Five skills that can help software engineers stand out from the pack

Here are five core skills that can help you build critical competencies as a software engineer and help you stand out from the pack.

Last week I blogged about a CareerCast report that said Software Engineer was the hottest job for 2011. Many readers chose to blast me and TR for associating this job with low stress and I'd just like to say that it's not like CareerCast came to me and asked me about the stress level. I was merely reporting what they stated as the credentials for the determination. But if CareerCast ever DOES ask me, I'll tell them that they're wrong. Judging by the reaction that blog got, I'd have to say that software engineers are fairly overwrought.

But back to business. If you read that blog and would still like to pursue a career as a software engineer or if you're a software engineer who would like to know how to stand out from the pack, here are some tips.

Bruce Douglass, Chief Evangelist from IBM Rational suggests these five core skills to help build critical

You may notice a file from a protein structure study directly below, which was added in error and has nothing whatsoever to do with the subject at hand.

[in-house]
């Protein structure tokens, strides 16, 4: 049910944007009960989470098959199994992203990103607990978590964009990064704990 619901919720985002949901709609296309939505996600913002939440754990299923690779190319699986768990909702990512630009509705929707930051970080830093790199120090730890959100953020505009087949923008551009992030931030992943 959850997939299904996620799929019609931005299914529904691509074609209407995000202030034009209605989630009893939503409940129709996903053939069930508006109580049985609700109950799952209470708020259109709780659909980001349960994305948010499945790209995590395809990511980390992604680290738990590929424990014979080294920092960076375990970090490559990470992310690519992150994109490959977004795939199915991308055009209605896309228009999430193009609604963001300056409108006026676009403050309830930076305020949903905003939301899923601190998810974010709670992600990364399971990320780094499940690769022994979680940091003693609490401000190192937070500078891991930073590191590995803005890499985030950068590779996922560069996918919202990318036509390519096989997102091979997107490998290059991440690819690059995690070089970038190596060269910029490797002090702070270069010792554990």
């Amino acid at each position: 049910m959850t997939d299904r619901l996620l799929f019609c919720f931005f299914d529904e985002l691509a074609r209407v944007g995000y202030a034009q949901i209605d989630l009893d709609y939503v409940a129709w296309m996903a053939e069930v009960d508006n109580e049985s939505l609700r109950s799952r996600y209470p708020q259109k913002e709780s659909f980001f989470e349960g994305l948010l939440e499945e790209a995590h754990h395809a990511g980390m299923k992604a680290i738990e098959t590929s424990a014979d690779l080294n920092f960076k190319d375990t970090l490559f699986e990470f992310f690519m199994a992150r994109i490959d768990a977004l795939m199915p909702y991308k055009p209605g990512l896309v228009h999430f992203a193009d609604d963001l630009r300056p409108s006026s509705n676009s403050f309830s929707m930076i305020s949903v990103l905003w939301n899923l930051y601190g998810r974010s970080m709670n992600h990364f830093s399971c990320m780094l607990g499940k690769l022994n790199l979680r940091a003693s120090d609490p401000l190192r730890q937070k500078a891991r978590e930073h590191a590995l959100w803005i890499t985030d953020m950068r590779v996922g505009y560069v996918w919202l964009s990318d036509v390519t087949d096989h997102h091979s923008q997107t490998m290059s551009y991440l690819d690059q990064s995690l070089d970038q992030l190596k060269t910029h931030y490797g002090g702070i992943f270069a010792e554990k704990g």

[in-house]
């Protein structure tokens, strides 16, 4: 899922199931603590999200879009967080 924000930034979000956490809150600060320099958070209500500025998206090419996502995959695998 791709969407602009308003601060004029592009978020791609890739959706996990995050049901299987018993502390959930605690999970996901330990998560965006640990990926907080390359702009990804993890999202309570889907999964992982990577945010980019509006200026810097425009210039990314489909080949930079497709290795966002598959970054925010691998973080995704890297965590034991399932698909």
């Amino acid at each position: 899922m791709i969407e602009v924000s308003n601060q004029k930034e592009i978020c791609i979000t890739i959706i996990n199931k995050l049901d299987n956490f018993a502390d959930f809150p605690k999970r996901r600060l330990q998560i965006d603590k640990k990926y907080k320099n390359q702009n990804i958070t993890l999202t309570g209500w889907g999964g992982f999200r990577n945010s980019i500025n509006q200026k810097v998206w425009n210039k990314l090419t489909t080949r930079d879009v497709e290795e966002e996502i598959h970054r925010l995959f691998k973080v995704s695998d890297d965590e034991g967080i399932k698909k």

Electric Vehicle Mechanics: According to SBI Energy and J.D. Power & Associates, the electric vehicle market in the U.S. will double by 2020. As automakers upgrade the features in electric, so will the amount of software code in each vehicle. Students with knowledge and fundamentals on electric vehicles will be in better position to create complex battery systems, electric drive units and cabin electronics. Probability and Statistics: Collecting, processing, analyzing and interpreting numerical data is key. These skills can be used to calculate the average downtime of a computer, evaluating the effectiveness of commercial products, predicting the reliability of a rocket or studying the vibrations of airplane wings. Environmental Engineering: The green movement will remain a hot button issue for future engineers. Finding new ways to improve the environment, provide healthy water, air, and land for human habitation, and to remediate polluted sites are all important areas of expertise for students. Engineering Economics: This skill is for any student with aspirations of one day managing a project. It is used to answer many likely scenarios, like: Which engineering projects are worthwhile? Which engineering projects should have a higher priority? How should the engineering project be designed? Etc. Ethics: This skill goes along with well established fields such as medical, business and legal ethics. Amid pressure from recent events like the levies failing in New Orleans during Hurricane Katrina, universities are putting a higher emphasis for students to have a better understanding of ethical and quantitative concepts, as opposed to solely focusing on data and numbers.